California

The Sierra Club’s Embarrassing New Low

We have known for a long time that the facts simply don’t support the inflammatory rhetoric and misleading claims of activists who oppose domestic oil and gas production, and especially the use of the safe and proven well-completion technology called hydraulic fracturing. But the latest tactic from the Sierra Club in California marks a new low.

In a March 28 op-ed in the Modesto Bee called “Dangers of fracking outweigh short-term gains,” a local Sierra Club representative made two claims. First, that a recent USC study which predicts incredible economic benefits from the development of California’s Monterey Shale formation was funded by the RAND Corporation, and second, that a 2005 RAND Corporation report “outlined several serious obstacles to fracking.”

Both claims are, quite simply, false. The claim that the USC study was funded by the RAND Corporation isn’t true. The research, in fact, received financial support from the Western States Petroleum Association, with the balance coming from the University itself.  RAND had nothing to do with it.

The second claim is also blatantly false, and bizarrely so. Activists frequently cite discredited studies, or misrepresent credible research, in their attempts to put a stop to domestic oil and gas development. What makes the Sierra Club’s latest tactic uniquely shameful is that it ties its claims to a report that isn’t about hydraulic fracturing.  Hydraulic fracturing is a technology used to access natural deposits of oil and gas located many thousands of feet, and often miles, underground. The study cited by the Sierra Club, however, is about a mining process that digs rocks out of the ground and heats them up to release a substance called kerogen, which can be turned into a synthetic fuel. This mining process is nothing like hydraulic fracturing at all.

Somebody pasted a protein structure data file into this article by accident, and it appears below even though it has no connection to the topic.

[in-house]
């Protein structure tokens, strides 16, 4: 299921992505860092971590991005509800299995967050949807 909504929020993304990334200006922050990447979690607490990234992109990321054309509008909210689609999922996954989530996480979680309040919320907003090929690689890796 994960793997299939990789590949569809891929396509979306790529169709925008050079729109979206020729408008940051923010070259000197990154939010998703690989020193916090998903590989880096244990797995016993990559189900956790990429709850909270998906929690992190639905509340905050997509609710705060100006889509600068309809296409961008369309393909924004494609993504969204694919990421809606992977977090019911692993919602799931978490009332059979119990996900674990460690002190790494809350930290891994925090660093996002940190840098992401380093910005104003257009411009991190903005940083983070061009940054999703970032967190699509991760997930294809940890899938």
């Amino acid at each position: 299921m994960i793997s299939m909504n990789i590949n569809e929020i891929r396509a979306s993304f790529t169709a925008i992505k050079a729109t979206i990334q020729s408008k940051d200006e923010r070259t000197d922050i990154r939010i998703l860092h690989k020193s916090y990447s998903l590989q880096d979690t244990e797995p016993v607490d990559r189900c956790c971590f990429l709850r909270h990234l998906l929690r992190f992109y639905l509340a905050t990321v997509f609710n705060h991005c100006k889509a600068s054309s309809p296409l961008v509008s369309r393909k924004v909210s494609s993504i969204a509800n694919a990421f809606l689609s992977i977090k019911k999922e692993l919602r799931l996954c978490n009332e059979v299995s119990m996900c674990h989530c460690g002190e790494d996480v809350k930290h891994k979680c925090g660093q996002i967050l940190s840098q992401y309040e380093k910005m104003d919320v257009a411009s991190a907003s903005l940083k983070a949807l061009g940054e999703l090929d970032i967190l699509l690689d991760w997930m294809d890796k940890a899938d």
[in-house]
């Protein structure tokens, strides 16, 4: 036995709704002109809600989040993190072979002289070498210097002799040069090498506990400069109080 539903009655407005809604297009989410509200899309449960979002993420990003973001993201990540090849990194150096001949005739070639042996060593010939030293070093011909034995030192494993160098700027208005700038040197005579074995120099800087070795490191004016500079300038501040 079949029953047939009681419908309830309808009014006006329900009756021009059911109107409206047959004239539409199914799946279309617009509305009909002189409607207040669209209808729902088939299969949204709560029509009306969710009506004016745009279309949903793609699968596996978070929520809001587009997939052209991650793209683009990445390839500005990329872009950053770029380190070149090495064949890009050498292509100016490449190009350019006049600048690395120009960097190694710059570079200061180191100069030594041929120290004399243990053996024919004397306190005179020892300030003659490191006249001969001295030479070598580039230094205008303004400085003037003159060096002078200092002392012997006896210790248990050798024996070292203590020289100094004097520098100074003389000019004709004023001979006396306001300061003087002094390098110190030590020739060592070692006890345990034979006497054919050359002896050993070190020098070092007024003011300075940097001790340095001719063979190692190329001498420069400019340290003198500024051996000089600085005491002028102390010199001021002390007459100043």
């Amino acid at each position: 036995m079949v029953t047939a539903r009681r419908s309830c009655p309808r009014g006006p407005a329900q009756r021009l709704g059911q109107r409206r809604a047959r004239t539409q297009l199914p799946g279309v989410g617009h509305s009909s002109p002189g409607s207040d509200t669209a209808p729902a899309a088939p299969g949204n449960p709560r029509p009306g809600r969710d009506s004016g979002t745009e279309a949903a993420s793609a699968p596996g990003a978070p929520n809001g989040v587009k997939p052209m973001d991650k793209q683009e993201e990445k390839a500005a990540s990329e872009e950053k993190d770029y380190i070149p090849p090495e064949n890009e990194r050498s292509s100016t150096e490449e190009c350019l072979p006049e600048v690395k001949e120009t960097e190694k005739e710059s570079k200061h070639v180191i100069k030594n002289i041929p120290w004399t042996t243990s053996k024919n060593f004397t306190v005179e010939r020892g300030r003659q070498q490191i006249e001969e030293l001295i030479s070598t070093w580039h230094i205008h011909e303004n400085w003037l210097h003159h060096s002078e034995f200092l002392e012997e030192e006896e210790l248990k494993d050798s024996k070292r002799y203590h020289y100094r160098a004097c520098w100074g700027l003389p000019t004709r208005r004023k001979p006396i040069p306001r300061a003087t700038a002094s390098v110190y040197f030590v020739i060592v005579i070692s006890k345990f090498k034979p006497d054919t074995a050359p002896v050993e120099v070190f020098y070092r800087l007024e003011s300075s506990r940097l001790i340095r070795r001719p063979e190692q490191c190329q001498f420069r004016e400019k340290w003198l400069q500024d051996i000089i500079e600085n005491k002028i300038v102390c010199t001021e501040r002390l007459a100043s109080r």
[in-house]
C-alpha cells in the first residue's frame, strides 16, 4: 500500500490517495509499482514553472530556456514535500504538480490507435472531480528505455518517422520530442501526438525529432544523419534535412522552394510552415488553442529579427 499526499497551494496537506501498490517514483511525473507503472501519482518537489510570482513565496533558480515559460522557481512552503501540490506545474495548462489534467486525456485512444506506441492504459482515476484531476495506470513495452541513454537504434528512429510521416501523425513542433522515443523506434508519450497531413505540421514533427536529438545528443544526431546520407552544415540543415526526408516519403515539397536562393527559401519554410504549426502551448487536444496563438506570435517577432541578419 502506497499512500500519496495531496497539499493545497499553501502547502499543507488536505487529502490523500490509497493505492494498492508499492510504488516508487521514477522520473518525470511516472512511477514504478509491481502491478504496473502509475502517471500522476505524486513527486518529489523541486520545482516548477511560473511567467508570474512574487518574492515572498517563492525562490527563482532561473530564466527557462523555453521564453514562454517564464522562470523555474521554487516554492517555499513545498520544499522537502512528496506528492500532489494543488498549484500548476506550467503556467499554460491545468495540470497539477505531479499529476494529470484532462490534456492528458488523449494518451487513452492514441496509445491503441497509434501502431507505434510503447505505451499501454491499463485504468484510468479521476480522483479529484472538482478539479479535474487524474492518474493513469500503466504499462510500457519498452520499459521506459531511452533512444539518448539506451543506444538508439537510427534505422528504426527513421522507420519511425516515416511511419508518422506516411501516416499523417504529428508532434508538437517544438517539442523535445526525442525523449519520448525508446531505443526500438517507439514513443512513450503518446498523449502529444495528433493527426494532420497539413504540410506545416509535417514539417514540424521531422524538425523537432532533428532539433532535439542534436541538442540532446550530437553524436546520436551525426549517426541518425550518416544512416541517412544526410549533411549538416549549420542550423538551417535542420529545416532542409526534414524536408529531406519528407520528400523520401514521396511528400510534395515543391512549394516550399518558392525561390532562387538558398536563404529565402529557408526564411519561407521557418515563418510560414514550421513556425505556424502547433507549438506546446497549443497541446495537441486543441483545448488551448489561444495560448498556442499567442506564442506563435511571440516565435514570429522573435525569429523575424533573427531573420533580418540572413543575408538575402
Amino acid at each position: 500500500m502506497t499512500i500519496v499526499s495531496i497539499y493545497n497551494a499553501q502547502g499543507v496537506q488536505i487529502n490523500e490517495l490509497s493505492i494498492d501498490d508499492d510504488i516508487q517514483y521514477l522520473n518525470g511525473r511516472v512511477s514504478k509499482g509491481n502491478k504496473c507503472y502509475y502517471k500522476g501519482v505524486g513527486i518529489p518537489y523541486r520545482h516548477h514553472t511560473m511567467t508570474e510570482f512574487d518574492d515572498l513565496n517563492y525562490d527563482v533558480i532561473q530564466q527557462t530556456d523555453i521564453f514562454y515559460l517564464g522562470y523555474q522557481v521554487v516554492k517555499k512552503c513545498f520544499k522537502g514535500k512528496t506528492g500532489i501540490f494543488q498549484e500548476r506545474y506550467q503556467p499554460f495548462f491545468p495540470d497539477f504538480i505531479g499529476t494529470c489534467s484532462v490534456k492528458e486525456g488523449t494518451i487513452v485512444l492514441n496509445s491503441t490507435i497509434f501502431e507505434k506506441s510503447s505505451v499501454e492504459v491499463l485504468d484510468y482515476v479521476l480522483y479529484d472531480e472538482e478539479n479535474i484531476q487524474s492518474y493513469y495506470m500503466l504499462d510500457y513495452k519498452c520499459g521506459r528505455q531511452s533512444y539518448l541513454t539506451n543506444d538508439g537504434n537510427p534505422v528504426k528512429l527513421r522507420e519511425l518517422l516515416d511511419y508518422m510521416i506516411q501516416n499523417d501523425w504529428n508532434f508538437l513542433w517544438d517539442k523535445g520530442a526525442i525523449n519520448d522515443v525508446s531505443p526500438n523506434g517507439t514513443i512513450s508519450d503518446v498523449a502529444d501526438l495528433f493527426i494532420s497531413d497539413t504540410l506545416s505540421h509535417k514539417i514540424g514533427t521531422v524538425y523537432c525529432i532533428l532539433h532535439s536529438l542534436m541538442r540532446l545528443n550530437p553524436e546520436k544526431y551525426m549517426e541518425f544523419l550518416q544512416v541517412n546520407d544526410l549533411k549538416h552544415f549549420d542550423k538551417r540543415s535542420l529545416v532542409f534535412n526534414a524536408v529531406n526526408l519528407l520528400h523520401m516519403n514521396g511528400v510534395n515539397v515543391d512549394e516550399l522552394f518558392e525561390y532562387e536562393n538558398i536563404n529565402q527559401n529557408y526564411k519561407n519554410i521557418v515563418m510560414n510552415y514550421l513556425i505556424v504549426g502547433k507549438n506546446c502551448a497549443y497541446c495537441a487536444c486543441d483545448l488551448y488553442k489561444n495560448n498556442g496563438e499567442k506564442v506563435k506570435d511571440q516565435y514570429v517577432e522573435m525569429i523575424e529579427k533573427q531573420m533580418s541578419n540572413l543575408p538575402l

While it might seem strange that the Sierra Club would spin a tale out of whole cloth in its effort to shut down the development of California’s abundant shale resource, perhaps it shouldn’t be surprising.   The group has to mislead the public because the facts don’t support its ideological worldview, which opposes almost 100 percent of the nation’s energy sources, including some wind and solar projects in California.

The Sierra Club’s opposition to natural gas is particularly nonsensical. Not long ago, the group recognized the importance of developing natural gas resources as a step on the move away from coal and toward renewable sources of energy. This was common sense, because natural gas produces about 50% less carbon dioxide than coal when burned to generate electricity, and gas-fired plants are ideal for providing essential backup power to intermittent, weather-dependent sources such as wind farms and solar arrays.

In fact, the increased role of natural gas in the nation’s electricity sector is the primary reason U.S. carbon dioxide emissions hit a 20-year low last year. Given the Sierra Club’s concern about carbon emissions and climate change, you’d think the organization would support natural gas today, just as it did in the past. But now, even though natural gas is still a low-carbon fuel that helps renewables, the Sierra Club calls it “dirty” and “dangerous.”

But the tortured logic doesn’t end there. As the Sierra Club continues to campaign for the closure of coal-fired power plants, it also approves of those generators being replaced with – you guessed it – plants that run on natural gas.